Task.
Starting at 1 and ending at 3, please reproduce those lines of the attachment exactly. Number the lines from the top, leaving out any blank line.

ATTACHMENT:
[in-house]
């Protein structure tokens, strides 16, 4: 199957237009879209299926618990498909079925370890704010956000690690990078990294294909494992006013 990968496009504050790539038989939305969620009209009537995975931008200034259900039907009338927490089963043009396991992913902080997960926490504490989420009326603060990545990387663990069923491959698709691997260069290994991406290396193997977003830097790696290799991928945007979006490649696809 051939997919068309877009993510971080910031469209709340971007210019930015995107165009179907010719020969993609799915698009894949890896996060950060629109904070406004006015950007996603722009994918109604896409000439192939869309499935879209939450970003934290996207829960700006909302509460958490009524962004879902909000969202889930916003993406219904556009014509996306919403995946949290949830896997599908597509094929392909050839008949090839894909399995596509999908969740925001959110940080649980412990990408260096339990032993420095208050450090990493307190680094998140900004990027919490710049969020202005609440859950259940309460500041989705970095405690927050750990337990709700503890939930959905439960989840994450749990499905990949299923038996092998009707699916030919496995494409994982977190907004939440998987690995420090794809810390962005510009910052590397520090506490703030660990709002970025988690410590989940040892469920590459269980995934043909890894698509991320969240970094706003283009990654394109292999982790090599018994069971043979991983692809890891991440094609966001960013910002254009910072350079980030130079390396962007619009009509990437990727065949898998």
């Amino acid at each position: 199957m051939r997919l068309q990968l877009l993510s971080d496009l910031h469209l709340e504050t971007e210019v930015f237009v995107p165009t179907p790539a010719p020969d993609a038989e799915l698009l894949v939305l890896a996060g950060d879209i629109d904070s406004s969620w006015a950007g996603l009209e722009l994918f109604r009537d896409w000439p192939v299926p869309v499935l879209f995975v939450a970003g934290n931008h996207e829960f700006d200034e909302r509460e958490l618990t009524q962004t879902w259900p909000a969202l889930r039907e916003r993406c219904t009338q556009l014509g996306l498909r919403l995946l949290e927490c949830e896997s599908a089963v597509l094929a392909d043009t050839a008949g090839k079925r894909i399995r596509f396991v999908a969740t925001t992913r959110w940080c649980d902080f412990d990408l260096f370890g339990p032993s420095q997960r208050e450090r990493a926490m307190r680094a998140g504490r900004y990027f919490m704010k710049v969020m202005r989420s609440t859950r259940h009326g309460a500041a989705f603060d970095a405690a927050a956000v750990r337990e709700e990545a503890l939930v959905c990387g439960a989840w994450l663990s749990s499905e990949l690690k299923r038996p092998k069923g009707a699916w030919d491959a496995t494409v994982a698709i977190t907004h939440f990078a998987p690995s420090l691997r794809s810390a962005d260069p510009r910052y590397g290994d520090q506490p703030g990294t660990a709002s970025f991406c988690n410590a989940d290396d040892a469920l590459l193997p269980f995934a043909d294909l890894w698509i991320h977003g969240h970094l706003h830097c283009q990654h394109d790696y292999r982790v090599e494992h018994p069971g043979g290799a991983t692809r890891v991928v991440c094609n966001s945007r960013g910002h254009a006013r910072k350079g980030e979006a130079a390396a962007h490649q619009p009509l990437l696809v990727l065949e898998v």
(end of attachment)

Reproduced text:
[in-house]
């Protein structure tokens, strides 16, 4: 199957237009879209299926618990498909079925370890704010956000690690990078990294294909494992006013 990968496009504050790539038989939305969620009209009537995975931008200034259900039907009338927490089963043009396991992913902080997960926490504490989420009326603060990545990387663990069923491959698709691997260069290994991406290396193997977003830097790696290799991928945007979006490649696809 051939997919068309877009993510971080910031469209709340971007210019930015995107165009179907010719020969993609799915698009894949890896996060950060629109904070406004006015950007996603722009994918109604896409000439192939869309499935879209939450970003934290996207829960700006909302509460958490009524962004879902909000969202889930916003993406219904556009014509996306919403995946949290949830896997599908597509094929392909050839008949090839894909399995596509999908969740925001959110940080649980412990990408260096339990032993420095208050450090990493307190680094998140900004990027919490710049969020202005609440859950259940309460500041989705970095405690927050750990337990709700503890939930959905439960989840994450749990499905990949299923038996092998009707699916030919496995494409994982977190907004939440998987690995420090794809810390962005510009910052590397520090506490703030660990709002970025988690410590989940040892469920590459269980995934043909890894698509991320969240970094706003283009990654394109292999982790090599018994069971043979991983692809890891991440094609966001960013910002254009910072350079980030130079390396962007619009009509990437990727065949898998």
């Amino acid at each position: 199957m051939r997919l068309q990968l877009l993510s971080d496009l910031h469209l709340e504050t971007e210019v930015f237009v995107p165009t179907p790539a010719p020969d993609a038989e799915l698009l894949v939305l890896a996060g950060d879209i629109d904070s406004s969620w006015a950007g996603l009209e722009l994918f109604r009537d896409w000439p192939v299926p869309v499935l879209f995975v939450a970003g934290n931008h996207e829960f700006d200034e909302r509460e958490l618990t009524q962004t879902w259900p909000a969202l889930r039907e916003r993406c219904t009338q556009l014509g996306l498909r919403l995946l949290e927490c949830e896997s599908a089963v597509l094929a392909d043009t050839a008949g090839k079925r894909i399995r596509f396991v999908a969740t925001t992913r959110w940080c649980d902080f412990d990408l260096f370890g339990p032993s420095q997960r208050e450090r990493a926490m307190r680094a998140g504490r900004y990027f919490m704010k710049v969020m202005r989420s609440t859950r259940h009326g309460a500041a989705f603060d970095a405690a927050a956000v750990r337990e709700e990545a503890l939930v959905c990387g439960a989840w994450l663990s749990s499905e990949l690690k299923r038996p092998k069923g009707a699916w030919d491959a496995t494409v994982a698709i977190t907004h939440f990078a998987p690995s420090l691997r794809s810390a962005d260069p510009r910052y590397g290994d520090q506490p703030g990294t660990a709002s970025f991406c988690n410590a989940d290396d040892a469920l590459l193997p269980f995934a043909d294909l890894w698509i991320h977003g969240h970094l706003h830097c283009q990654h394109d790696y292999r982790v090599e494992h018994p069971g043979g290799a991983t692809r890891v991928v991440c094609n966001s945007r960013g910002h254009a006013r910072k350079g980030e979006a130079a390396a962007h490649q619009p009509l990437l696809v990727l065949e898998v």